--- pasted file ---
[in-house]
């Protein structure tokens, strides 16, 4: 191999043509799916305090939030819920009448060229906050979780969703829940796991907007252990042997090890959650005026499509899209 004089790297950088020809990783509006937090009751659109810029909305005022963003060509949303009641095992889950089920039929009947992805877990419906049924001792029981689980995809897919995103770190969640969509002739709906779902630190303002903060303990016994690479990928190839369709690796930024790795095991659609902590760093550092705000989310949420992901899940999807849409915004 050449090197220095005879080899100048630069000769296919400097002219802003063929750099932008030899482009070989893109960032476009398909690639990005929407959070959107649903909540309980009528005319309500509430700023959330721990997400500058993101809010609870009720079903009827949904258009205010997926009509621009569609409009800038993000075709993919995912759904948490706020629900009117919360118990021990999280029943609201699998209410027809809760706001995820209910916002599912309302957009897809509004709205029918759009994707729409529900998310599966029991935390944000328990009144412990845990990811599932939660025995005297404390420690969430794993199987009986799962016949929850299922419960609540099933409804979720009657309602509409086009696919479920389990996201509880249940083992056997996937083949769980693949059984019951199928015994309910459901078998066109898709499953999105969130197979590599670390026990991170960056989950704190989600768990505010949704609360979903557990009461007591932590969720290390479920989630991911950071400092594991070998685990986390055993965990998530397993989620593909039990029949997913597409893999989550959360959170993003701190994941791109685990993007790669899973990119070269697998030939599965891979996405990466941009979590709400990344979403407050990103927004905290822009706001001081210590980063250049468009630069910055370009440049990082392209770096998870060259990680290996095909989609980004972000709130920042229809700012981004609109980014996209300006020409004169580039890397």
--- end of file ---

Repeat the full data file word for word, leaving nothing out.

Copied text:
[in-house]
């Protein structure tokens, strides 16, 4: 191999043509799916305090939030819920009448060229906050979780969703829940796991907007252990042997090890959650005026499509899209 004089790297950088020809990783509006937090009751659109810029909305005022963003060509949303009641095992889950089920039929009947992805877990419906049924001792029981689980995809897919995103770190969640969509002739709906779902630190303002903060303990016994690479990928190839369709690796930024790795095991659609902590760093550092705000989310949420992901899940999807849409915004 050449090197220095005879080899100048630069000769296919400097002219802003063929750099932008030899482009070989893109960032476009398909690639990005929407959070959107649903909540309980009528005319309500509430700023959330721990997400500058993101809010609870009720079903009827949904258009205010997926009509621009569609409009800038993000075709993919995912759904948490706020629900009117919360118990021990999280029943609201699998209410027809809760706001995820209910916002599912309302957009897809509004709205029918759009994707729409529900998310599966029991935390944000328990009144412990845990990811599932939660025995005297404390420690969430794993199987009986799962016949929850299922419960609540099933409804979720009657309602509409086009696919479920389990996201509880249940083992056997996937083949769980693949059984019951199928015994309910459901078998066109898709499953999105969130197979590599670390026990991170960056989950704190989600768990505010949704609360979903557990009461007591932590969720290390479920989630991911950071400092594991070998685990986390055993965990998530397993989620593909039990029949997913597409893999989550959360959170993003701190994941791109685990993007790669899973990119070269697998030939599965891979996405990466941009979590709400990344979403407050990103927004905290822009706001001081210590980063250049468009630069910055370009440049990082392209770096998870060259990680290996095909989609980004972000709130920042229809700012981004609109980014996209300006020409004169580039890397």